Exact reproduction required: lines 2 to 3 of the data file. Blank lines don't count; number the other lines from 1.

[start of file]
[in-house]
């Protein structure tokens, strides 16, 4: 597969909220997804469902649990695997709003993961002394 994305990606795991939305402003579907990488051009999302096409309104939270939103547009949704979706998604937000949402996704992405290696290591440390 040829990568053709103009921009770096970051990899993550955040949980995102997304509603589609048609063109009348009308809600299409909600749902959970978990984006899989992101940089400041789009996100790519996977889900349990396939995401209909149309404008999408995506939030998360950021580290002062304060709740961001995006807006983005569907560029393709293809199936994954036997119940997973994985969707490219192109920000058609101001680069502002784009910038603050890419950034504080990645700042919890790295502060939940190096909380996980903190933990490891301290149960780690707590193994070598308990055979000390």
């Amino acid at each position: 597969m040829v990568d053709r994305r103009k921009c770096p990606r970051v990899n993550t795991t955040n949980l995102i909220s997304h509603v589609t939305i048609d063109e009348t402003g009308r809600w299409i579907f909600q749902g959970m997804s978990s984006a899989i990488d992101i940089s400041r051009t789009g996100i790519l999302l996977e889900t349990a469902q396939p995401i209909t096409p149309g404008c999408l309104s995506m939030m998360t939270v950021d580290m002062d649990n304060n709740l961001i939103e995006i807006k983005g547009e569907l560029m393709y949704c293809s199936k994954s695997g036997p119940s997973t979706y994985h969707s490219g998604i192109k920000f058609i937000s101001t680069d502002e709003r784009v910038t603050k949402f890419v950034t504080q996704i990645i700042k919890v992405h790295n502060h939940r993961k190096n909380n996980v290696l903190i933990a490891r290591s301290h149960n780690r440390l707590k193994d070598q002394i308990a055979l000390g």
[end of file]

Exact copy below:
């Protein structure tokens, strides 16, 4: 597969909220997804469902649990695997709003993961002394 994305990606795991939305402003579907990488051009999302096409309104939270939103547009949704979706998604937000949402996704992405290696290591440390 040829990568053709103009921009770096970051990899993550955040949980995102997304509603589609048609063109009348009308809600299409909600749902959970978990984006899989992101940089400041789009996100790519996977889900349990396939995401209909149309404008999408995506939030998360950021580290002062304060709740961001995006807006983005569907560029393709293809199936994954036997119940997973994985969707490219192109920000058609101001680069502002784009910038603050890419950034504080990645700042919890790295502060939940190096909380996980903190933990490891301290149960780690707590193994070598308990055979000390």
């Amino acid at each position: 597969m040829v990568d053709r994305r103009k921009c770096p990606r970051v990899n993550t795991t955040n949980l995102i909220s997304h509603v589609t939305i048609d063109e009348t402003g009308r809600w299409i579907f909600q749902g959970m997804s978990s984006a899989i990488d992101i940089s400041r051009t789009g996100i790519l999302l996977e889900t349990a469902q396939p995401i209909t096409p149309g404008c999408l309104s995506m939030m998360t939270v950021d580290m002062d649990n304060n709740l961001i939103e995006i807006k983005g547009e569907l560029m393709y949704c293809s199936k994954s695997g036997p119940s997973t979706y994985h969707s490219g998604i192109k920000f058609i937000s101001t680069d502002e709003r784009v910038t603050k949402f890419v950034t504080q996704i990645i700042k919890v992405h790295n502060h939940r993961k190096n909380n996980v290696l903190i933990a490891r290591s301290h149960n780690r440390l707590k193994d070598q002394i308990a055979l000390g």